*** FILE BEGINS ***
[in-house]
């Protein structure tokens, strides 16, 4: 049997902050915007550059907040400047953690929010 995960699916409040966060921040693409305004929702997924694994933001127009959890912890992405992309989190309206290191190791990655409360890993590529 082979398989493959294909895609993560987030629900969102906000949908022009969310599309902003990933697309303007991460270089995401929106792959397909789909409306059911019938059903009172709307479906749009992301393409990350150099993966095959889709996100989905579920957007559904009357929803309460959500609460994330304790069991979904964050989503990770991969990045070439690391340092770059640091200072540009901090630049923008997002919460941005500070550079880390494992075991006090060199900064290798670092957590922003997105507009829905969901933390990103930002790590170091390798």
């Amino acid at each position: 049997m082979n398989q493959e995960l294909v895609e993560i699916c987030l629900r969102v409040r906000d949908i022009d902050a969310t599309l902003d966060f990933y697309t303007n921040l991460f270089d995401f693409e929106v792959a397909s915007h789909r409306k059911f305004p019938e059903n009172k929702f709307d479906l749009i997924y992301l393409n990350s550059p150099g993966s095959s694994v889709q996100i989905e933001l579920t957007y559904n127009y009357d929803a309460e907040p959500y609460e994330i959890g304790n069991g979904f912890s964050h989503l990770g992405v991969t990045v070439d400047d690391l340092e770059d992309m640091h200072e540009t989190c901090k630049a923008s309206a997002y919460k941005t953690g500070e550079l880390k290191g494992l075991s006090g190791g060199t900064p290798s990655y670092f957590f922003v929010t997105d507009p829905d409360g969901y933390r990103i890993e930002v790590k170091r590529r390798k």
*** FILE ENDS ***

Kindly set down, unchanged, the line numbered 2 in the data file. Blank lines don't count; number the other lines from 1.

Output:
């Protein structure tokens, strides 16, 4: 049997902050915007550059907040400047953690929010 995960699916409040966060921040693409305004929702997924694994933001127009959890912890992405992309989190309206290191190791990655409360890993590529 082979398989493959294909895609993560987030629900969102906000949908022009969310599309902003990933697309303007991460270089995401929106792959397909789909409306059911019938059903009172709307479906749009992301393409990350150099993966095959889709996100989905579920957007559904009357929803309460959500609460994330304790069991979904964050989503990770991969990045070439690391340092770059640091200072540009901090630049923008997002919460941005500070550079880390494992075991006090060199900064290798670092957590922003997105507009829905969901933390990103930002790590170091390798």